See PDF --->

Standard classroom wall partition is minimum 50 STC.
(STC is measurement of resistence to sound transmission. It stands for Sound Tramnsmission Class).

The simplest solution for this is (as per PDF):

- 3.5" metal studs (usually 16" on center)
- 3.5" cavity filled with mineal wool batt insulation
- Double drywall both sides of partition
- Joints staggered, perimeter caulked
- *** Insulated partition must exted all the way up to the underside of structure (i.e. acoustic insualtion must go above drop acoustic ceiling up to the slab, to prevent sound transmission between classsrooms through the ceiling cavity).

This will provide approx 50 STC sound transmission resistence.

Resiliant channel construction can achieve 50 STC but above construction is preferred as resilent channel can have highly diminished performance if drywall screws are mistakenly driven through the channel to the stud during construction.

If a glass wall partition is required, use highest available STC partition. Use of 2 panes of differing thickness glass will increase STC rating (as each thickness of glass will negate a different frequency range).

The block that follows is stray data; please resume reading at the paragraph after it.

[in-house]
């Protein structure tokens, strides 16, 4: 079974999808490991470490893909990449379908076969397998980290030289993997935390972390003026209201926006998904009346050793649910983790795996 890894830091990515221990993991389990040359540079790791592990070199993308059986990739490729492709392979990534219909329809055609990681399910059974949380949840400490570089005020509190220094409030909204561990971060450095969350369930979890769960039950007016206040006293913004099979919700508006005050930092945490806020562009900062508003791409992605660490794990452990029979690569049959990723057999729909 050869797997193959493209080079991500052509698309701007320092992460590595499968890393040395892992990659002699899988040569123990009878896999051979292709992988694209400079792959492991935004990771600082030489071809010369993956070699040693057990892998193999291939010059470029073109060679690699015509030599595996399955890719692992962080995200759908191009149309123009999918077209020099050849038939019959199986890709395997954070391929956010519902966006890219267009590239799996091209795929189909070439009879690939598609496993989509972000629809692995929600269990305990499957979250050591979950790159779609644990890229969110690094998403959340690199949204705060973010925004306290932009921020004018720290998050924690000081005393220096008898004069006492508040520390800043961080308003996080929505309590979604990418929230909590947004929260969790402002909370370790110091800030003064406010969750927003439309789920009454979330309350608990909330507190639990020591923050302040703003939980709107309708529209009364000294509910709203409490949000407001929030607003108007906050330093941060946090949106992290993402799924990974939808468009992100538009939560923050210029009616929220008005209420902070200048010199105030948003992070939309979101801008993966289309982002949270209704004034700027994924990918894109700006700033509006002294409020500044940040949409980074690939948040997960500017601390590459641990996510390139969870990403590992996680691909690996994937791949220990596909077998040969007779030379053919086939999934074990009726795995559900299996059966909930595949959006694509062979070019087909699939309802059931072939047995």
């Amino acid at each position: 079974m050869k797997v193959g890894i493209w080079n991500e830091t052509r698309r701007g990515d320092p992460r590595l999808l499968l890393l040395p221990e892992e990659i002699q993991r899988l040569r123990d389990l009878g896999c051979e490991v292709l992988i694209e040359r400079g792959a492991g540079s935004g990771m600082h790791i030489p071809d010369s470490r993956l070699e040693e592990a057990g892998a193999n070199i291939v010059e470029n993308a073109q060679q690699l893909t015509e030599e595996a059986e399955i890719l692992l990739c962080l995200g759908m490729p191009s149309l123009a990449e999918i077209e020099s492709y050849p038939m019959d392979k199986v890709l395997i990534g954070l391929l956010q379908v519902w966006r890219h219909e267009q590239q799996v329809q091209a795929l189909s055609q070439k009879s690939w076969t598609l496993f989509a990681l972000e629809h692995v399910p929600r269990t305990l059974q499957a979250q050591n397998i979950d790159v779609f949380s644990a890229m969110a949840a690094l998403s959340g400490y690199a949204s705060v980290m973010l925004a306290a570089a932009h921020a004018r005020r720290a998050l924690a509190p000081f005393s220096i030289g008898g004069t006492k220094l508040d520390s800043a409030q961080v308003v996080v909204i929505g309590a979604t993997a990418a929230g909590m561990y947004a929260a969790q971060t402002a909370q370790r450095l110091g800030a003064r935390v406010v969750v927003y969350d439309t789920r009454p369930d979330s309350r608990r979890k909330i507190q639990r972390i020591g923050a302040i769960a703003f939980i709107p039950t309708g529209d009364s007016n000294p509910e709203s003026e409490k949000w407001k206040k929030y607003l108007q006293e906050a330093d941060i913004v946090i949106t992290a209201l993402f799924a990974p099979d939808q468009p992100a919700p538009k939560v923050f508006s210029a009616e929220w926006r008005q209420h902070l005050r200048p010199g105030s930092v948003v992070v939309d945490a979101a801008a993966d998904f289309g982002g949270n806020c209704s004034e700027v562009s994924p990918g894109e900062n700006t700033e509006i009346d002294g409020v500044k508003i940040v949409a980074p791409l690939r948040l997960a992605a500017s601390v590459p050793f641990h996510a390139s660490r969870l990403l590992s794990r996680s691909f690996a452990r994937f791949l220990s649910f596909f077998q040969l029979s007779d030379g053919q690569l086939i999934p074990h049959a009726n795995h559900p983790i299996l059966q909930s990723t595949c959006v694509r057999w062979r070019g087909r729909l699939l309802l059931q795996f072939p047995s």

A tyical residentail hollow-stud cavity wall is 15-35 STC.
STC ratings are for an assembly, not per-component or product.

STC RatingDescription of Performance
30Loud speech understood fairly well
35Loud speech audible but unintelligible
42Loud speech audible as a murmur
45Must strain to hear loud speech
48Loud speech audible as a murmur
50Must strain to hear loud speech


The OSM standard requires the 50STC assembly above the finished ceiling to the structural slab. However site conditions may make this impossible; In these cases the architect should notify the client (UofT/OSM) and propose and alternate assmbly above the finished ceiling in the areas where the standard partition is impractical. 2 proposed solutions have been the use of rigid and expanded foam and the use of batt ceiling insulation (above the acoustic ceiling) for 3' around the room perimeter.
OSM Classroom Design
Classroom Design Information for the University of Toronto